DAN WOLFE HERPETOCULTURE


 

            Pancake Tortoise (Malacochersus tornieri)

Husbandry and Rearing of Hatchlings

Housing:

bulletUp to three adult Pancake tortoises may be housed in an enclosure having a minimum of eight square feet of floor space. Juveniles can be housed in smaller units provided that a proper thermal gradient can be maintained.
bulletPancake tortoises are excellent climbers, being able to negotiate near vertical surfaces. Make sure enclosures are secure but well ventilated.
bulletHiding areas are a must for this species. Hides can be constructed from a variety of materials. A sloping design that allows them to "wedge in" works best. Hides should be of stable construction and not subject to collapse, especially if heavy materials such as rocks are used.
bulletWithin hide areas, daytime temperatures of 80 to 85 degrees Fahrenheit  should be available. Temperatures are as measured with a thermometer resting on the substrate surface.
bulletA basking area should be provided during the daytime with temperatures between 90 and 110 degrees Fahrenheit. A small flood bulb suspended out of reach of the tortoise and cornered opposite the hide area works well for this purpose. A radiant heat source is preferred over hot rocks, heat pads, and other "underside" heaters. We recommend that a rounded rock or similar object be placed directly beneath heat lamps. This reduces the chance that a tortoise might flip over and be quickly overcome by possibly lethal high temperatures directly underneath the heat bulb. 
bulletIn combination with the flood bulb, a florescent fixture serves to provide additional illumination. Being equatorial animals, Pancakes do best when maintained on a twelve hour light cycle year round. An inexpensive electrical timer works well for this purpose. Optimally, nighttime temperatures should drop to 65 degrees Fahrenheit, although temperatures plus or minus five degrees are tolerated.    
bulletAny substrate that allows easy cleaning, proper footing, and is not harmful if ingested will work fine. For juveniles up to three inches in length, we use fiberglass window screening cut to floor size, placed over several layers of newspaper, and anchored around the edges with flat rocks. While not overly attractive, this setup is very sanitary and easy to keep clean, and also allows excellent footing. For larger juveniles and adults we use crushed oyster shell with excellent results. Crushed shell of this type is sold by farm supply or feed stores as a calcium supplement for laying chickens. To minimize accidental ingestion of shell particles, food plates are offered on newspaper or craft paper.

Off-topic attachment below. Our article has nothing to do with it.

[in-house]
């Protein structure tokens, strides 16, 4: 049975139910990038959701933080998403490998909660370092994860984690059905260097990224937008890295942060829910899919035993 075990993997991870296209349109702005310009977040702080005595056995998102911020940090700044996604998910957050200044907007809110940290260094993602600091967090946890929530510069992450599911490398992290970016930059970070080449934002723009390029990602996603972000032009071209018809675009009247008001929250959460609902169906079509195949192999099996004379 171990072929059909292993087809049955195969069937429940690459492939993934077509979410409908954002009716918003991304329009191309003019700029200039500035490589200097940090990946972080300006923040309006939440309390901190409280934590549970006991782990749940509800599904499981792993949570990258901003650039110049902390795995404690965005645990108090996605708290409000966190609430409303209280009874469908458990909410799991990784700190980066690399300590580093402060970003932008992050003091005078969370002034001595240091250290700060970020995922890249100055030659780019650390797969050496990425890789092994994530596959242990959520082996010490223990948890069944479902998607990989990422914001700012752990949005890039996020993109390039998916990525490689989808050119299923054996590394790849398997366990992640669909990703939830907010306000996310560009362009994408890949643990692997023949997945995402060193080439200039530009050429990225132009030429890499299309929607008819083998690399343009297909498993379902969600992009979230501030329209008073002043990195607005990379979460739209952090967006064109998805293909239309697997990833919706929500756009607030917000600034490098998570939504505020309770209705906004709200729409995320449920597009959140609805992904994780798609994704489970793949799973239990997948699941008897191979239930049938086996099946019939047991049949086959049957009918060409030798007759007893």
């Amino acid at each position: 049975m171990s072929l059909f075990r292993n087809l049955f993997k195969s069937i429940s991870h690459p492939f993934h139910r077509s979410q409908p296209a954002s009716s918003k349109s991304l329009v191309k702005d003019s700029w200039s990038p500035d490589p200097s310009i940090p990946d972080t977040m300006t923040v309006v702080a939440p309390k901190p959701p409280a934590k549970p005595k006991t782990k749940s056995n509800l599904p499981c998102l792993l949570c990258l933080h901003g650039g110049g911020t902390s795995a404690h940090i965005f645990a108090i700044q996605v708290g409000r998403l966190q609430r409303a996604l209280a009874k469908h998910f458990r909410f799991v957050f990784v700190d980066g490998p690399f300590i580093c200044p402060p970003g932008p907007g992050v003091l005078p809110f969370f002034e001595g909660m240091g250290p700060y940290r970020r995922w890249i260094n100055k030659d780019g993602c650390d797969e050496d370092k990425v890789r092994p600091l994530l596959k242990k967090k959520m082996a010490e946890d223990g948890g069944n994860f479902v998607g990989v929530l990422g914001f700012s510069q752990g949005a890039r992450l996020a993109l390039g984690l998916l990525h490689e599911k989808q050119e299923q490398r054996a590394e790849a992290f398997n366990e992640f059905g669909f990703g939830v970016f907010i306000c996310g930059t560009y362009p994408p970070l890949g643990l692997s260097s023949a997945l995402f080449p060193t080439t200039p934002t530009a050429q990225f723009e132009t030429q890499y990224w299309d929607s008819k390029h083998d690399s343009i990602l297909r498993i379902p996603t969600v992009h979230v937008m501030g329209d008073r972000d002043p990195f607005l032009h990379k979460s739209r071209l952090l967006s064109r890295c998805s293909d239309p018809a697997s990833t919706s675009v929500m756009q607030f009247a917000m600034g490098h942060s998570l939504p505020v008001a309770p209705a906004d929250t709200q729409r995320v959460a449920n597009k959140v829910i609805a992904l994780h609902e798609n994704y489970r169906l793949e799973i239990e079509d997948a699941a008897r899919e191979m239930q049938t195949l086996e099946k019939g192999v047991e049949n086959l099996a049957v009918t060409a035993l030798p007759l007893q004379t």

bulletThe floors and walls of the enclosure should be smooth and nonporous to facilitate proper cleaning. If wood is used, it should be coated with polyurethane or other nontoxic sealant.     

Water:

bulletWe do not provide water inside enclosures on a continual basis. Once each week hatchlings are allowed to soak in warm water (85-90 degrees Fahrenheit) for approximately 10 minutes. The water should be shallow, so that the tortoise can easily raise it's head to breathe while standing on the bottom. Tortoises that are soaking should be observed at all times, if they flip themselves over they can easily drown. Soaking tortoises not only allows for adequate hydration, but also facilitates the passage of feces and uric crystals. As Pancake tortoises grow we decrease the frequency of soakings so that when Pancake tortoises are near adult size we discontinue soaking them altogether. All water then comes from their food which is misted with water prior to feeding to boost it's moisture content.